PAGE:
Ai Weiwei Recreates Monet Masterpiece With 650,000 Lego Bricks For London Show

  • 9 Jun '23
  • 1:29 pm by Tanvee Abhyankar

In partnership with the world-renowned artist Ai Weiwei, the Design Museum in London presents ‘Making Sense,’ an exhibition that explores the designer’s distinct viewpoint on artistry and reflects the progression of our changing principles. This show features Ai Weiwei’s latest works, displayed for the first time, as well as several specially commissioned pieces, all centered around themes of value, humanity, art, and activism. Regarded as a key figure in Chinese modernism, Ai Weiwei employs his political and activist ideologies to advocate for freedom of expression through the medium of art. Aptly titled ‘Ai Weiwei: Making Sense,’ this exhibition marks the artist’s debut focus on design and architecture and represents his most significant show in the UK in the past eight years.

Ai Weiwei’s new interactive online artwork ‘Middle Finger’, in collaboration with Avant Arte showcases submissions from across the globe. Image Credits – Ai Weiwei Studio

Within the captivating exhibition is the inclusion of large-scale artworks positioned outside the main gallery space. Inside, the gallery floor is adorned with hundreds of thousands of objects, forming an integral part of the exhibition experience. Ai Weiwei presents five distinct and significant areas of his work, namely Still Life, Left Right Studio Material, Spouts, Untitled (Lego Incident), and Untitled (Porcelain Balls). Central to the exhibition is a series of site-specific installations that showcase an array of objects, ranging from ancient Stone Age tools to contemporary Lego bricks. These objects have been meticulously collected by Ai Weiwei since the 1990s and exemplify his enduring fascination with artifacts and traditional craftsmanship.

The exhibition brings together these remarkable collections for the first time, offering a unique perspective on design and the historical process of creation, and inviting visitors to reflect on their own values. With these expansive fields of artistic expression, both Chief Curator Justin McGuirk and Ai Weiwei aim to provide visitors with an opportunity to make sense of the exhibition, offering an immersive encounter with thousands of years of human ingenuity as they navigate through the space.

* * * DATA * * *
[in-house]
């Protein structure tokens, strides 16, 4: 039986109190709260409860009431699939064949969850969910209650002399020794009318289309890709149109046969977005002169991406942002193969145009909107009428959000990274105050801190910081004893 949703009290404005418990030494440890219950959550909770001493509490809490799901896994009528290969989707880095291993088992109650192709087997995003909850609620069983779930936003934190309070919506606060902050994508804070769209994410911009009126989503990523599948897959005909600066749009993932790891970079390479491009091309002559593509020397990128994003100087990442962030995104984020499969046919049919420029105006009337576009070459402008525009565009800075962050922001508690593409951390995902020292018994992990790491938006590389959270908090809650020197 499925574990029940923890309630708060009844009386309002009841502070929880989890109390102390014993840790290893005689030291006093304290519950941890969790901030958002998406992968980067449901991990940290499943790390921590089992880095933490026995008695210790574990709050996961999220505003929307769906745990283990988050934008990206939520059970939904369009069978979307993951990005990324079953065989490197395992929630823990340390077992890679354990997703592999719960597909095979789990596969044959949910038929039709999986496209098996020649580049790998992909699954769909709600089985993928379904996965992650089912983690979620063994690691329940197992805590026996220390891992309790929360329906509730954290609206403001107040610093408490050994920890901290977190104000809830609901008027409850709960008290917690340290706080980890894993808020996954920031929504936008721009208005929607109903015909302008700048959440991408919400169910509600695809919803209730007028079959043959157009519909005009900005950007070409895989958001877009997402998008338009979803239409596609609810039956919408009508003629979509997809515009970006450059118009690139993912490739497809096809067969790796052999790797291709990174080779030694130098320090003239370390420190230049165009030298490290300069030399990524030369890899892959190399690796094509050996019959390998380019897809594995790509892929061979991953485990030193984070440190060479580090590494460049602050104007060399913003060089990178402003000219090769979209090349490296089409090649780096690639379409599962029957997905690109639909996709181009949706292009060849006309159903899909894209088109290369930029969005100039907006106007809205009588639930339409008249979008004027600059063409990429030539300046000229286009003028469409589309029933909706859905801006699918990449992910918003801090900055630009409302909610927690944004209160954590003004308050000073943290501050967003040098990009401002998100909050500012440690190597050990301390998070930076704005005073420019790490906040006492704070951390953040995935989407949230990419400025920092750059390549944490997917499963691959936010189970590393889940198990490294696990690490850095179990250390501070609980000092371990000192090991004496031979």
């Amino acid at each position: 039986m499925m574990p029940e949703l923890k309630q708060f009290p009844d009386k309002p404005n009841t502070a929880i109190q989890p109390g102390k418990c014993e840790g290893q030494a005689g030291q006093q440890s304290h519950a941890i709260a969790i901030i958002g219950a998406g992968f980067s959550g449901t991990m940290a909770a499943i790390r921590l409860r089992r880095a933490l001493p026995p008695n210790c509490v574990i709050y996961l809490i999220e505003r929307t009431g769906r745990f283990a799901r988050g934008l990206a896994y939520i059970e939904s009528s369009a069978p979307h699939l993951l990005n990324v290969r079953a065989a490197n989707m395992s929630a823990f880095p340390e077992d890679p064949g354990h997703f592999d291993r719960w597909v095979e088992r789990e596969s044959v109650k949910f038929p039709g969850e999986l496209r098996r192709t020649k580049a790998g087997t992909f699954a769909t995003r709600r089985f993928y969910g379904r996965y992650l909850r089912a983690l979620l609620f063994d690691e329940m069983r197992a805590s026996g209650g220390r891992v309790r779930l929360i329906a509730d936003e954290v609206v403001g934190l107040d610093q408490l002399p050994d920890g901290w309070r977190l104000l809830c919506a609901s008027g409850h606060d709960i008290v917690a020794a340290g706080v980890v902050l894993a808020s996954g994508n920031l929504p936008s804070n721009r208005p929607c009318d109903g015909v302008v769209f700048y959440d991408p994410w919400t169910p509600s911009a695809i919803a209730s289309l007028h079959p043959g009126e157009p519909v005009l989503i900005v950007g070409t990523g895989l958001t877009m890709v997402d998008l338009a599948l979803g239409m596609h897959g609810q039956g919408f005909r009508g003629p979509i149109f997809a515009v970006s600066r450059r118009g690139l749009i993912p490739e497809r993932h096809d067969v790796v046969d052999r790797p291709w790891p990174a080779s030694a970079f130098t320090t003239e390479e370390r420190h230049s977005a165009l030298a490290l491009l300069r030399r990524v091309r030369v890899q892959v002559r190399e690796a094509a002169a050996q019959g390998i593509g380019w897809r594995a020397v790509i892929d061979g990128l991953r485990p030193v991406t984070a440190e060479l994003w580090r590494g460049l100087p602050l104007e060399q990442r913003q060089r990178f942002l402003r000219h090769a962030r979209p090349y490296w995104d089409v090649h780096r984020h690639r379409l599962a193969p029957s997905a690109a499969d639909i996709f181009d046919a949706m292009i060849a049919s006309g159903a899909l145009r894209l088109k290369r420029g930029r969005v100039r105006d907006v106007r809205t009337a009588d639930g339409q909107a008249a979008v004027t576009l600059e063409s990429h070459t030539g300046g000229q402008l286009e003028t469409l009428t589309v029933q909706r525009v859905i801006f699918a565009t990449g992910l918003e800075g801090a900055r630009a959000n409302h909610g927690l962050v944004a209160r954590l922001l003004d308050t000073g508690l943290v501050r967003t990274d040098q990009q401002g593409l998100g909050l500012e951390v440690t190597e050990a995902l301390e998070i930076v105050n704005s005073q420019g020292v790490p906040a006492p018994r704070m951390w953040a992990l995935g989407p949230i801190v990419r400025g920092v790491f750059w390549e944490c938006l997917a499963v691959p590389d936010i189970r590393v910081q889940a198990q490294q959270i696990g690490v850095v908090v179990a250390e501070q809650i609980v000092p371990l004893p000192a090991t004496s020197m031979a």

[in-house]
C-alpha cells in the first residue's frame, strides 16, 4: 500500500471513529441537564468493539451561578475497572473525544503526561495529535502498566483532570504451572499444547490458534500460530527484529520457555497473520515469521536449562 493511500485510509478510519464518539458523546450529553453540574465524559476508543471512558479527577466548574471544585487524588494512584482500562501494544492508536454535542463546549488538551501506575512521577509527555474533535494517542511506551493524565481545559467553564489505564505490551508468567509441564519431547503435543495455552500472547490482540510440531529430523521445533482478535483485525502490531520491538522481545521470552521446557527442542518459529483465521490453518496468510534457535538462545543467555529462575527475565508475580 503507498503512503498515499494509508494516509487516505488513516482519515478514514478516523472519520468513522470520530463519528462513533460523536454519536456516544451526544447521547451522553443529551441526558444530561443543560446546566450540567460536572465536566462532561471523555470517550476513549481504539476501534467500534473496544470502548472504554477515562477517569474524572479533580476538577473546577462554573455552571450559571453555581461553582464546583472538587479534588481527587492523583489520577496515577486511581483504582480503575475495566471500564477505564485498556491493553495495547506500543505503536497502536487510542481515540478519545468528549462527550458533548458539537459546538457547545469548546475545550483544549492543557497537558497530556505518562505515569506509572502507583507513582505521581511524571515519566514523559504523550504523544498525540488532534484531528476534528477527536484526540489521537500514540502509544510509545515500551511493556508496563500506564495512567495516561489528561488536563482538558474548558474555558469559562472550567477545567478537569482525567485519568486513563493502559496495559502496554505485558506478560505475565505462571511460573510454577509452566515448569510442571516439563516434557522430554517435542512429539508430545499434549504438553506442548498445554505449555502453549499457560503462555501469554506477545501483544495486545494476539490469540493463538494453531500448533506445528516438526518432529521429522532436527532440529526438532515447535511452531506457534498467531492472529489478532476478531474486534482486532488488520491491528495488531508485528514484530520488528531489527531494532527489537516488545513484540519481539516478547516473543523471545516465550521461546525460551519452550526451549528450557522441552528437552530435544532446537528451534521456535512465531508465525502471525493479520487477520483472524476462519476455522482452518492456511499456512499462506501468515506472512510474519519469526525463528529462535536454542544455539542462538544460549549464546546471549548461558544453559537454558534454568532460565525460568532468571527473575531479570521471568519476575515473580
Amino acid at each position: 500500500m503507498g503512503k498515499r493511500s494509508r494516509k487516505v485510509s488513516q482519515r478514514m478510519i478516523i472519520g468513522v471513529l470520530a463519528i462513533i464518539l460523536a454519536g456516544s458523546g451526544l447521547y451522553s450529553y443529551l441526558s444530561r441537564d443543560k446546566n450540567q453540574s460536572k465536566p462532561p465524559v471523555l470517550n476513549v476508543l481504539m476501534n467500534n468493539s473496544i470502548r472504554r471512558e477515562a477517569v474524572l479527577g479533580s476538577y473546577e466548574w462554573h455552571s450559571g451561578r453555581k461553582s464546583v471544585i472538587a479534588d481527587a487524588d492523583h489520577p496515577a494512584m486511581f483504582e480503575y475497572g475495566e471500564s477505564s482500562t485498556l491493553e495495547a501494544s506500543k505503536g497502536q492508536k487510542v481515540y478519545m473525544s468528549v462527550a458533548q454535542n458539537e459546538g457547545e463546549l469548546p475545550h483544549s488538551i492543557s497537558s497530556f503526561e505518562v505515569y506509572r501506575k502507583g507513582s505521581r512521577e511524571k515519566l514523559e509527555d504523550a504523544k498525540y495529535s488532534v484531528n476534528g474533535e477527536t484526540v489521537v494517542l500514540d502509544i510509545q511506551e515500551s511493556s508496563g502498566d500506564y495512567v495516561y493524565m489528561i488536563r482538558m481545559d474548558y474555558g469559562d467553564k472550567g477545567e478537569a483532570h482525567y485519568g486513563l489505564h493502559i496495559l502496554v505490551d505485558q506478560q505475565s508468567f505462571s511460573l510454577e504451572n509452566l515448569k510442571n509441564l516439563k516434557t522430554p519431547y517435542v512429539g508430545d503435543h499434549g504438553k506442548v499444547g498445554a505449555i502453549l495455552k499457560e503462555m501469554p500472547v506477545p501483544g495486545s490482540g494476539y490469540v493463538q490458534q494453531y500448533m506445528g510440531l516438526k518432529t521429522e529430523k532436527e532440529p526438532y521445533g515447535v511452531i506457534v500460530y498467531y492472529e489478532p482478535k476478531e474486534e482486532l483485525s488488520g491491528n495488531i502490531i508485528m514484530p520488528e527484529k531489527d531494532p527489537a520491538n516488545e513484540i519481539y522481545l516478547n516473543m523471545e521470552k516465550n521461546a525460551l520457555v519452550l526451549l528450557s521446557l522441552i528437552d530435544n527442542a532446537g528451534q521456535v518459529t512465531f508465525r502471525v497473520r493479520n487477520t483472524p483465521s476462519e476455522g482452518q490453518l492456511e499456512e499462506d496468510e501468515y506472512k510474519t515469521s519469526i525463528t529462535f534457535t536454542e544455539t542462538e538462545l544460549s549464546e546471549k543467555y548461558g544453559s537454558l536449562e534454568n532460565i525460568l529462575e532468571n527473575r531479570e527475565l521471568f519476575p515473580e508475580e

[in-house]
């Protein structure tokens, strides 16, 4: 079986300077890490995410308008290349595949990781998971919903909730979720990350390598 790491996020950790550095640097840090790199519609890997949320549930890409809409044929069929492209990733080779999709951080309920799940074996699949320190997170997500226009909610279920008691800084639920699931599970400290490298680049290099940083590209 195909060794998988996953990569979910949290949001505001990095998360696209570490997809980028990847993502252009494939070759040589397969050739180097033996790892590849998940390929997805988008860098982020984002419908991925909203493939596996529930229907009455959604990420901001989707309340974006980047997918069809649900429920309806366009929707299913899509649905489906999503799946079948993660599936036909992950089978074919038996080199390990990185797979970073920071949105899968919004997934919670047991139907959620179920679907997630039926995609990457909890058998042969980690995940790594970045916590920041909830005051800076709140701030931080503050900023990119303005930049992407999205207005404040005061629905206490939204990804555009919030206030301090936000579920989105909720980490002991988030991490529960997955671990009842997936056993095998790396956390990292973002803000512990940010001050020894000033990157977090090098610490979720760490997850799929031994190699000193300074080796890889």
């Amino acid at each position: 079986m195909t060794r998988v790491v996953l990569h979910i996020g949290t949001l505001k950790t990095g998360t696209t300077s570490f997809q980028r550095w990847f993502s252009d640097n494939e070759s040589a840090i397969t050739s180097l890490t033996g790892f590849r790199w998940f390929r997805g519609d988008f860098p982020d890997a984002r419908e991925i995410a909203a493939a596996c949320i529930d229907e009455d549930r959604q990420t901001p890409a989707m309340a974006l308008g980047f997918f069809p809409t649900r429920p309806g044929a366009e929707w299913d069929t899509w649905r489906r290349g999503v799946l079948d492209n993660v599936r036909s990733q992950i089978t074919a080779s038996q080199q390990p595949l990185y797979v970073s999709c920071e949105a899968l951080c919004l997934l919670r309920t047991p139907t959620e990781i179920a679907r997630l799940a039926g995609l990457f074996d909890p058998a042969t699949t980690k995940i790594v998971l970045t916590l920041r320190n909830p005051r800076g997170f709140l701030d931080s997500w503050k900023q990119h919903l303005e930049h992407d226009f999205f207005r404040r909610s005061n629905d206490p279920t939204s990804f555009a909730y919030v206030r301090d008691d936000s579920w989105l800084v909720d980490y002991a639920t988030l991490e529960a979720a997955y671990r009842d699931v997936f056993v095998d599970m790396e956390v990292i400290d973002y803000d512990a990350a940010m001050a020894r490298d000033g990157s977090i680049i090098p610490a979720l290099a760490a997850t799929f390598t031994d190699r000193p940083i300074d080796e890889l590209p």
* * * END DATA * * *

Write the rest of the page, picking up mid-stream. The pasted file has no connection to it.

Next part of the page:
Untitled (Lego Incident) is a presentation of Lego bricks donated by Ai Weiwei’s fans after the Lego company briefly stopped selling Legos to the artist. Image Credits – Ai Weiwei Studio

The Still Life segment of the exhibition conveys a compelling message by presenting ax-heads, chisels, knives, and spinning wheels as a landscape of forgotten expertise. It serves as a poignant reminder that the foundations of design are deeply rooted in the instinct for survival. On the other hand, Left Right Studio Material is a politically charged artwork that bears a personal significance for Ai Weiwei. It showcases the remains of his porcelain sculptures, which were destroyed when his studio in Beijing, known as ‘Left Right,’ was demolished by the Chinese state in 2018. This installation stands as a testament to the artist’s ability to transform destruction into art.

The installations titled Spouts and Untitled (Porcelain Balls) draw inspiration from the activities practiced during China’s Song dynasty. They pay homage to historical traditions while infusing them with Ai Weiwei’s distinct artistic vision. Another thought-provoking creation, Untitled (Lego Incident), reflects Ai’s personal and political expression. This unique installation was made possible with contributions from his followers worldwide, showcasing the power of collective creativity. Additionally, Water Lilies #1, a remarkable Lego artwork made up of 650,000 Lego pieces, spans an entire wall of the Design Museum in 22 colors. It meticulously recreates one of the renowned paintings by French Impressionist Claude Monet, demonstrating the versatility and artistic potential of Lego blocks.

Lastly, the intriguing Middle Finger series introduces an interactive online artwork produced in collaboration with Avant Arte. This participatory project features photographs submitted by Ai’s global followers, showcasing a simple yet impactful idea—raising the middle finger as a form of protest against locations of power. Visitors to the exhibition will have the opportunity to engage with this innovative display that reflects the collective voice of individuals worldwide.


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